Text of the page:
The enormous advance of online grocery shopping has come to a halt. A change has been noticeable since April and the market share of online supermarkets is falling. Reason: the elderly are returning to the physical supermarket. This is evident from data from market researcher GfK.
We were already ordering more and more online for corona, but the outbreak of the virus accelerated growth since March last year. The market share of online supermarkets was 4.3 percent at the beginning of 2020 and rose at a record pace to 7.6 percent in March this year.
That increase has come to an end. “We have seen a decline since April. We are coming out of the lockdown and normal life is gradually being picked up again. This means, among other things, that consumer spending flows back to the physical supermarket at the expense of online. The online market share has now fallen to 7 percent. That is a lot in such a short time”, says GfK researcher Norman Buysse.
GfK also looked at the profile of customers who have stopped shopping online. “The outcome is clear: especially the group of 50 years and older returns to the supermarket. Families and households will continue to place a lot of online orders for the time being. Due to this marked dichotomy in age, we think that the elderly will dare to go outside again now that they have been vaccinated and the number of infections is declining.”
“We assume that personal safety was the motivation of the elderly to do their shopping online during the crisis. Now they’re coming back. You do not see this trend among young people and families, because of the convenience and time savings they remain loyal to online ordering and having their groceries delivered”, says Buysse.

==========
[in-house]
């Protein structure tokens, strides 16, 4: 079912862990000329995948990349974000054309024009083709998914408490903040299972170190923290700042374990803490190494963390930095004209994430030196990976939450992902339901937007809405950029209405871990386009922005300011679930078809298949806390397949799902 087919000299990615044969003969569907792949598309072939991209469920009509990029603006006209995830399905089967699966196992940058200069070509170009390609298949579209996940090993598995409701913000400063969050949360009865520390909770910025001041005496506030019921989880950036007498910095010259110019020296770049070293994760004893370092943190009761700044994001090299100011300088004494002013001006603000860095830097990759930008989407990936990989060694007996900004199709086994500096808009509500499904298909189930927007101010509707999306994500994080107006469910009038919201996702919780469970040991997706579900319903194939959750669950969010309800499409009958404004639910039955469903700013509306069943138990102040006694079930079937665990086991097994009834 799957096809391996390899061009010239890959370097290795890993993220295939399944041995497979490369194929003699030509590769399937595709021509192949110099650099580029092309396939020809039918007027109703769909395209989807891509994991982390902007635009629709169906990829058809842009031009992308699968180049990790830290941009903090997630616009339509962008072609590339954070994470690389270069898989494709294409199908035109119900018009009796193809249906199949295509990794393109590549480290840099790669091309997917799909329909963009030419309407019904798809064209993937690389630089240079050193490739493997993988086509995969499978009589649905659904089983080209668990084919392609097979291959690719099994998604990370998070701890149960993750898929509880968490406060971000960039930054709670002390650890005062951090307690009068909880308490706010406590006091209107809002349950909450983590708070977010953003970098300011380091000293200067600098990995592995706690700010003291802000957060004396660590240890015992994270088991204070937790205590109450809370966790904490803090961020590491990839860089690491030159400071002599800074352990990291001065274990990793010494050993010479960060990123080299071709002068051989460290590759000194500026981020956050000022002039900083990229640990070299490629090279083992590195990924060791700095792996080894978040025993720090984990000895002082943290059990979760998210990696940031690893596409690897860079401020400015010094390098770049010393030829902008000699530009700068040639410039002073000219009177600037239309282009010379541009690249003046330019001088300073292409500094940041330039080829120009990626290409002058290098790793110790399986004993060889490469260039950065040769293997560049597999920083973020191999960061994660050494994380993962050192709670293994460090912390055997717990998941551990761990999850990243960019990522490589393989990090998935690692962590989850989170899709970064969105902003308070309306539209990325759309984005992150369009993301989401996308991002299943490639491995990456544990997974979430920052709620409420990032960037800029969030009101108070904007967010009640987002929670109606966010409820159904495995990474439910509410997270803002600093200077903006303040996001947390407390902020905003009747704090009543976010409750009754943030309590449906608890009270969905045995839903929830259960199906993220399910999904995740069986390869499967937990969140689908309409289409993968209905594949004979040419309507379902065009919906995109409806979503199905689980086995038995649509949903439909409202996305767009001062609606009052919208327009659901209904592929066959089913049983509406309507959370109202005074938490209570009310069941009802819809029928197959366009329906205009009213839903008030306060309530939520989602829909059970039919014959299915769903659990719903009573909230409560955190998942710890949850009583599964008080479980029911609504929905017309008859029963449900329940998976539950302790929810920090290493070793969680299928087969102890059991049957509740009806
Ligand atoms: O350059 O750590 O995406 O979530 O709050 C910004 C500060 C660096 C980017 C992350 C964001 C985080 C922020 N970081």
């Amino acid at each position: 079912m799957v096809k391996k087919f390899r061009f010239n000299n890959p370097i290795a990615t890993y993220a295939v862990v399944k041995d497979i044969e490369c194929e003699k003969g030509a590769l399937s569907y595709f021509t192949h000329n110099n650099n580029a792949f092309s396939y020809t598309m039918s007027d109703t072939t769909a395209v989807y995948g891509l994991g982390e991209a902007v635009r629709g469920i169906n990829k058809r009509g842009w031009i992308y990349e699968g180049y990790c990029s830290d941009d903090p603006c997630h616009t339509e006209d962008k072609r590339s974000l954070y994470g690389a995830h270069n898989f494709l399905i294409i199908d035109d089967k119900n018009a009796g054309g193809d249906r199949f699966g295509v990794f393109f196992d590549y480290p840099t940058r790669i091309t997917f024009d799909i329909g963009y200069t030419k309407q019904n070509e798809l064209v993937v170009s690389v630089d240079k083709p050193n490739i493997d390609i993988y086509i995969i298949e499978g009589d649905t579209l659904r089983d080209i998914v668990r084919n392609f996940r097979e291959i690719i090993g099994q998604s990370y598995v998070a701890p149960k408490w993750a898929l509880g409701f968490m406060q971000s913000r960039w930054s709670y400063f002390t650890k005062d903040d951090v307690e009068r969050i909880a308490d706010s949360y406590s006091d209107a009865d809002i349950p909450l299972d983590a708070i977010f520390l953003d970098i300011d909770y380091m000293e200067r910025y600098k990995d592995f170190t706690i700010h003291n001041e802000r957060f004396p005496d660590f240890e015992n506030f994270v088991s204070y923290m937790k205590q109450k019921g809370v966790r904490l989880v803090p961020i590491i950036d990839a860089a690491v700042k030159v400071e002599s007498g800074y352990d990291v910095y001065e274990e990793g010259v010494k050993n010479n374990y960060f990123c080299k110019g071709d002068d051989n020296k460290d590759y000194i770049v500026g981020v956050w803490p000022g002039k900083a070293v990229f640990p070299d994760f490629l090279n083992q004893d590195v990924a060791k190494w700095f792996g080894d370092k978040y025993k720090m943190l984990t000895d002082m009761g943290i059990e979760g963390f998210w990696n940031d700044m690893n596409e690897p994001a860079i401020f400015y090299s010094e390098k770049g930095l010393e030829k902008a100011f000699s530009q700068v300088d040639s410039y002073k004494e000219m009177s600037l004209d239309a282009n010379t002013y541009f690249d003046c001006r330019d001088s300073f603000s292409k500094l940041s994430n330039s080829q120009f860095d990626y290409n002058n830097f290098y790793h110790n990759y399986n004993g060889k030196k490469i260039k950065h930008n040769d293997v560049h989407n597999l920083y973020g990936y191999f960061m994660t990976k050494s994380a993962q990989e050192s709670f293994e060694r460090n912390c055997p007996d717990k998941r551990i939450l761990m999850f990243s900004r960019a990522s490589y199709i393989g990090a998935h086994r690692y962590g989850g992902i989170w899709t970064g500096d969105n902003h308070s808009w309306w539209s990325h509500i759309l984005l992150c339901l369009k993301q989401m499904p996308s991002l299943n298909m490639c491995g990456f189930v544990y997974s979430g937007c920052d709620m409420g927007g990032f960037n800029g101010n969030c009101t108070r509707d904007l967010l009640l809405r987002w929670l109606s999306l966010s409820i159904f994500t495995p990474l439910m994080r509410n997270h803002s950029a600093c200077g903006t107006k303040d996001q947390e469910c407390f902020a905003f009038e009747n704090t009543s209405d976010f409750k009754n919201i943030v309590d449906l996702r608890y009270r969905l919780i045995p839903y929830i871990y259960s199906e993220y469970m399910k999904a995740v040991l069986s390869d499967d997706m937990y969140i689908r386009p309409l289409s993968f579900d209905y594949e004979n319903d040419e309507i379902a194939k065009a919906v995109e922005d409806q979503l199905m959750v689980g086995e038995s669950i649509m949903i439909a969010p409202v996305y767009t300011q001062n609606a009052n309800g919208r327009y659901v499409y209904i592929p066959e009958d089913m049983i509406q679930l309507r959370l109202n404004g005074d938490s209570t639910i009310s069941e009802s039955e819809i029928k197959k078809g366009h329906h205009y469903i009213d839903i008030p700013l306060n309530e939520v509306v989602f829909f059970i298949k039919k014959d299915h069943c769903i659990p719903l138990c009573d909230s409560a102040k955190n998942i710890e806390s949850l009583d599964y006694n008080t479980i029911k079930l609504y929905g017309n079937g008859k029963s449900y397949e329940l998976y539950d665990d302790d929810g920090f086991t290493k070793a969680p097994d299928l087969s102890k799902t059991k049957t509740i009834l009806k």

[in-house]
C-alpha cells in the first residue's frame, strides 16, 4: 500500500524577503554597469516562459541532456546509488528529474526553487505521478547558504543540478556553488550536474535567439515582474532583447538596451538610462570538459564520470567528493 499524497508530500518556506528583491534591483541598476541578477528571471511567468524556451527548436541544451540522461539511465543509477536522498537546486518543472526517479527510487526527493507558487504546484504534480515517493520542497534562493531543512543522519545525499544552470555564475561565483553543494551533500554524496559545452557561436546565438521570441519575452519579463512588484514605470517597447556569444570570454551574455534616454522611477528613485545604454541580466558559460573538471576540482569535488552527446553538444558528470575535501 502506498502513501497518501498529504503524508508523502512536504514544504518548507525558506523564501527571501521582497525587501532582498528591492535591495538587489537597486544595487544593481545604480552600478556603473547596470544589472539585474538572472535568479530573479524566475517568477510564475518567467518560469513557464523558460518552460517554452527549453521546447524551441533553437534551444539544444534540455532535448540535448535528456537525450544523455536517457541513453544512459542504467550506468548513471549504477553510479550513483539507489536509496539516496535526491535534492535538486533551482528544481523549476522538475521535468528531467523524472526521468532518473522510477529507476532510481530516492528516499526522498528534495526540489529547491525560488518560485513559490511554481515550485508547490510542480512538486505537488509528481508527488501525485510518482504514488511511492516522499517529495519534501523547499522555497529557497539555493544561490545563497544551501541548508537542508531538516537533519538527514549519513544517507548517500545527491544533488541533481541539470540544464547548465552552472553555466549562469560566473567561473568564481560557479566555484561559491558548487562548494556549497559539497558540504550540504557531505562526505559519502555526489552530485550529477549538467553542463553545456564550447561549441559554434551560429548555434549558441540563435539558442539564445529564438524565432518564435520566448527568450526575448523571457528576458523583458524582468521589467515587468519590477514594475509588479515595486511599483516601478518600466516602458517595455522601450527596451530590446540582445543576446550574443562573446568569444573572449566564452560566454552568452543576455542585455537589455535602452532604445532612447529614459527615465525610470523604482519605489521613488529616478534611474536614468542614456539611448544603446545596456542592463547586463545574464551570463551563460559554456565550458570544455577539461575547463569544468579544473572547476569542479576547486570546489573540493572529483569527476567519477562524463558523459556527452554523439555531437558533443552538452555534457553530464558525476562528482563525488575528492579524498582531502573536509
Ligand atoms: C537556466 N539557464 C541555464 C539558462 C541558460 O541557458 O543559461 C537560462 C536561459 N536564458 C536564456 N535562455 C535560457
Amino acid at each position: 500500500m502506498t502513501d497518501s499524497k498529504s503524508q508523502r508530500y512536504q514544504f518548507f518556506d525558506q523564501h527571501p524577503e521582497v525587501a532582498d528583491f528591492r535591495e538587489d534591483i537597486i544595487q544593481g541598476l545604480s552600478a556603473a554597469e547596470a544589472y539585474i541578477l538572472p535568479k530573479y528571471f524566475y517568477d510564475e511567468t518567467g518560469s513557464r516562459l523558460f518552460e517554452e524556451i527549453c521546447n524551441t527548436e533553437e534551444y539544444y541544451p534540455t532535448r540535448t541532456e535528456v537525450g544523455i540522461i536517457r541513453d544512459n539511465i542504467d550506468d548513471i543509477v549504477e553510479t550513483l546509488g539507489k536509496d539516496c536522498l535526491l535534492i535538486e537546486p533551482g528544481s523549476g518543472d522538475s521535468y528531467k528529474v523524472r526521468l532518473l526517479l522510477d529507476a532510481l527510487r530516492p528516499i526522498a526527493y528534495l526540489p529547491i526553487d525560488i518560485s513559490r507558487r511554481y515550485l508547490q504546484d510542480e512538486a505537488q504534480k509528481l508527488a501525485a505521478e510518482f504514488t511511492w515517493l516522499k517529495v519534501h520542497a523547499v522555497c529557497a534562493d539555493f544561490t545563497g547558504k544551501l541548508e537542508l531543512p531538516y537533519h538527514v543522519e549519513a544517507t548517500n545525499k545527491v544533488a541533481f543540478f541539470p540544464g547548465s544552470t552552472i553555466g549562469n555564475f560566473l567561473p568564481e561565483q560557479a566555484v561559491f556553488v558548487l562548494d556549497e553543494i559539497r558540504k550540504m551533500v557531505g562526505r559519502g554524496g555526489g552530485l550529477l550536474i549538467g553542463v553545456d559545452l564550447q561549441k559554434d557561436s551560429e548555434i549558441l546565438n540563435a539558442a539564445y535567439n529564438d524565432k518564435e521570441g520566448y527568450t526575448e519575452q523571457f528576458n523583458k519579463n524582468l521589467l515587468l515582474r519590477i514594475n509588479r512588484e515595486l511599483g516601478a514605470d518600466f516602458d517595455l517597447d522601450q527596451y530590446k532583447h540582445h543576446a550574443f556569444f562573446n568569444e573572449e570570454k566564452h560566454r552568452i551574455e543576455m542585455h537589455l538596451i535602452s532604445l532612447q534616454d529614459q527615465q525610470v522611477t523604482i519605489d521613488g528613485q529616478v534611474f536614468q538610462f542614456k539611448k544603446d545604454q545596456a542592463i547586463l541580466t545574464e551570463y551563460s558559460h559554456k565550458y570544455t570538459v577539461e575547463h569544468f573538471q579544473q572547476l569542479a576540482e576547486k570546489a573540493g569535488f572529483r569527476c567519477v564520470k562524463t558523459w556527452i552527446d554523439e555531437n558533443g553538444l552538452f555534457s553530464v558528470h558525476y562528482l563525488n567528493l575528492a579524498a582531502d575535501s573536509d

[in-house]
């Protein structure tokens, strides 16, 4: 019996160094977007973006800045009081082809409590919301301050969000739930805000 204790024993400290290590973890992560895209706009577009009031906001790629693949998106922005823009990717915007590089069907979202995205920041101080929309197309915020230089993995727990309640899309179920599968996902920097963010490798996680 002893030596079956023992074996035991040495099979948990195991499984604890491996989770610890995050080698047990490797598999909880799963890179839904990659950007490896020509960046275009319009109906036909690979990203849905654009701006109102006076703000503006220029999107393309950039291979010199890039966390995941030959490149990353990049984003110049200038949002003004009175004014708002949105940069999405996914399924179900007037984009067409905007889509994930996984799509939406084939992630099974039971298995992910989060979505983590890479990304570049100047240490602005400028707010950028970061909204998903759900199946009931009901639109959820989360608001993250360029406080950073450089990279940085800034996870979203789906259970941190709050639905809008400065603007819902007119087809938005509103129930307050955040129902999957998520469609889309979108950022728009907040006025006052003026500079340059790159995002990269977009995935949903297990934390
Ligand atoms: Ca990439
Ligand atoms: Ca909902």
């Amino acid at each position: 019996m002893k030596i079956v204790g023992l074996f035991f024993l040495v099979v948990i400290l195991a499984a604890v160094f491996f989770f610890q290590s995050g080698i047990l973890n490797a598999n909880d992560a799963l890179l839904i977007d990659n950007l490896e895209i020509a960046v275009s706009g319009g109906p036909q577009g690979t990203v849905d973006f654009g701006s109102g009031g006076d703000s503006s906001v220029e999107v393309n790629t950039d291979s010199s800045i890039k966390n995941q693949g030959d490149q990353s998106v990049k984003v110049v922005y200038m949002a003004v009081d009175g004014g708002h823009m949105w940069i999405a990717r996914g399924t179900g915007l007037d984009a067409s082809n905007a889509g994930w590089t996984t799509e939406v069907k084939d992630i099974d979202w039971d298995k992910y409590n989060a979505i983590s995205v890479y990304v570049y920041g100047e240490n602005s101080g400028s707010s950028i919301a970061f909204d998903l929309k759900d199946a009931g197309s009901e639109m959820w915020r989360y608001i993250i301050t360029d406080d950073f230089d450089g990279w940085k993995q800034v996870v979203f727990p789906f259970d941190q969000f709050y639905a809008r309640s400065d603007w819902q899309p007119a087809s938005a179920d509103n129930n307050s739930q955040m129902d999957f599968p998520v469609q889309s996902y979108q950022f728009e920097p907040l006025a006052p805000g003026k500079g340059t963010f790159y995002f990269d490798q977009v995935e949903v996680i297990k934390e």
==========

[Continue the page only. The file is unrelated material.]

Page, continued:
No more trouble with too much crowds
At Albert Heijn, also the largest online supermarket in our country, they notice that online shopping has moved into calmer waters. Last year, the wholesaler occasionally had to sell ‘no’ to new customers and it was difficult to reserve time slots for delivery times. AH no longer suffers from that. ,,That is also because by expanding our capacity we already had sufficient options to order groceries online. The big peak is behind us, but we still get new customers every week. We will therefore continue to expand logistics centers for our online market. Later this year we will open our eighth so-called home shop center in Roosendaal.”
At other supermarkets, too, they notice that the great pressure on the delivery services is decreasing. Michiel Muller, co-owner of online supermarket Picnic, also expects the arrival to become less massive, but immediately indicates that his company still has quite long waiting lists. “So to be honest, we don’t notice much of an online dip.”
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